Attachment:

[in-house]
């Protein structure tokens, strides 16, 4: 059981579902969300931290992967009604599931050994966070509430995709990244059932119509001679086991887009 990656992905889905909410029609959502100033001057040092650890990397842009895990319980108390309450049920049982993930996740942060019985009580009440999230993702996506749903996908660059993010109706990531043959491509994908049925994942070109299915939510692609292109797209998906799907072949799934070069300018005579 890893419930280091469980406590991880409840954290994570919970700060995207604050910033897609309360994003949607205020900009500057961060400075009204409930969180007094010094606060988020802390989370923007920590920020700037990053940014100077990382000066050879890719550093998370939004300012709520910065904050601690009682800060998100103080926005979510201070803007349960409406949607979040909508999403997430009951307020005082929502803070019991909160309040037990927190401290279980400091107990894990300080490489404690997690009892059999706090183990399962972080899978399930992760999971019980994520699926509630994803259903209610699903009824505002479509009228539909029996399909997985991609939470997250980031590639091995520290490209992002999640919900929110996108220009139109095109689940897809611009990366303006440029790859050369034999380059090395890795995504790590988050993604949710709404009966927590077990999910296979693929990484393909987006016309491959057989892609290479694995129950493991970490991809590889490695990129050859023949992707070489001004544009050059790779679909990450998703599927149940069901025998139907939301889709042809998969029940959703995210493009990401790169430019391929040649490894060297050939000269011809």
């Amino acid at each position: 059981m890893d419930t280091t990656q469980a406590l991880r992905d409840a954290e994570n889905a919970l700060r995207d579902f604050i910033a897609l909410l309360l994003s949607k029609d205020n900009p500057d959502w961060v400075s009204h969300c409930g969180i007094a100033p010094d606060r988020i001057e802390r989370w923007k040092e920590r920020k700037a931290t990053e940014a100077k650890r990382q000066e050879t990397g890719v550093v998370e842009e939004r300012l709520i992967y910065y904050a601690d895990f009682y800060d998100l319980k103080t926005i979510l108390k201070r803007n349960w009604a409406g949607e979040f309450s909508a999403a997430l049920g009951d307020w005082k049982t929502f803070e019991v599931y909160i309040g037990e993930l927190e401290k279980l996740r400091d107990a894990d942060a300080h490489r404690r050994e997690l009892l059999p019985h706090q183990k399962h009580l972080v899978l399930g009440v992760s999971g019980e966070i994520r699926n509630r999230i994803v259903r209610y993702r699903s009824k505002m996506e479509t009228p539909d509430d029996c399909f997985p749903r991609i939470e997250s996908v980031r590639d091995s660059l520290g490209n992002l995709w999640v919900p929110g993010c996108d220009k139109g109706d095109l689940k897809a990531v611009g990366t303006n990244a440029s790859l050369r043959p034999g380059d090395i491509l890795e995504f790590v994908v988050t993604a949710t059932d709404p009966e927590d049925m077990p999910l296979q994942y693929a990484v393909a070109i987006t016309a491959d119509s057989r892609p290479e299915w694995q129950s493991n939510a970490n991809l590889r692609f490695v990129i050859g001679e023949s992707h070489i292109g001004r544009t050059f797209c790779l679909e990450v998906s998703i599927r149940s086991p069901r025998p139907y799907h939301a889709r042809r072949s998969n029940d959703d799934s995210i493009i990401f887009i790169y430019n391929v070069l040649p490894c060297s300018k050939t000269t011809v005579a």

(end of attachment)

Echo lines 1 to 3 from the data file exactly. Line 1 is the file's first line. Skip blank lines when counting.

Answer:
[in-house]
């Protein structure tokens, strides 16, 4: 059981579902969300931290992967009604599931050994966070509430995709990244059932119509001679086991887009 990656992905889905909410029609959502100033001057040092650890990397842009895990319980108390309450049920049982993930996740942060019985009580009440999230993702996506749903996908660059993010109706990531043959491509994908049925994942070109299915939510692609292109797209998906799907072949799934070069300018005579 890893419930280091469980406590991880409840954290994570919970700060995207604050910033897609309360994003949607205020900009500057961060400075009204409930969180007094010094606060988020802390989370923007920590920020700037990053940014100077990382000066050879890719550093998370939004300012709520910065904050601690009682800060998100103080926005979510201070803007349960409406949607979040909508999403997430009951307020005082929502803070019991909160309040037990927190401290279980400091107990894990300080490489404690997690009892059999706090183990399962972080899978399930992760999971019980994520699926509630994803259903209610699903009824505002479509009228539909029996399909997985991609939470997250980031590639091995520290490209992002999640919900929110996108220009139109095109689940897809611009990366303006440029790859050369034999380059090395890795995504790590988050993604949710709404009966927590077990999910296979693929990484393909987006016309491959057989892609290479694995129950493991970490991809590889490695990129050859023949992707070489001004544009050059790779679909990450998703599927149940069901025998139907939301889709042809998969029940959703995210493009990401790169430019391929040649490894060297050939000269011809």
């Amino acid at each position: 059981m890893d419930t280091t990656q469980a406590l991880r992905d409840a954290e994570n889905a919970l700060r995207d579902f604050i910033a897609l909410l309360l994003s949607k029609d205020n900009p500057d959502w961060v400075s009204h969300c409930g969180i007094a100033p010094d606060r988020i001057e802390r989370w923007k040092e920590r920020k700037a931290t990053e940014a100077k650890r990382q000066e050879t990397g890719v550093v998370e842009e939004r300012l709520i992967y910065y904050a601690d895990f009682y800060d998100l319980k103080t926005i979510l108390k201070r803007n349960w009604a409406g949607e979040f309450s909508a999403a997430l049920g009951d307020w005082k049982t929502f803070e019991v599931y909160i309040g037990e993930l927190e401290k279980l996740r400091d107990a894990d942060a300080h490489r404690r050994e997690l009892l059999p019985h706090q183990k399962h009580l972080v899978l399930g009440v992760s999971g019980e966070i994520r699926n509630r999230i994803v259903r209610y993702r699903s009824k505002m996506e479509t009228p539909d509430d029996c399909f997985p749903r991609i939470e997250s996908v980031r590639d091995s660059l520290g490209n992002l995709w999640v919900p929110g993010c996108d220009k139109g109706d095109l689940k897809a990531v611009g990366t303006n990244a440029s790859l050369r043959p034999g380059d090395i491509l890795e995504f790590v994908v988050t993604a949710t059932d709404p009966e927590d049925m077990p999910l296979q994942y693929a990484v393909a070109i987006t016309a491959d119509s057989r892609p290479e299915w694995q129950s493991n939510a970490n991809l590889r692609f490695v990129i050859g001679e023949s992707h070489i292109g001004r544009t050059f797209c790779l679909e990450v998906s998703i599927r149940s086991p069901r025998p139907y799907h939301a889709r042809r072949s998969n029940d959703d799934s995210i493009i990401f887009i790169y430019n391929v070069l040649p490894c060297s300018k050939t000269t011809v005579a």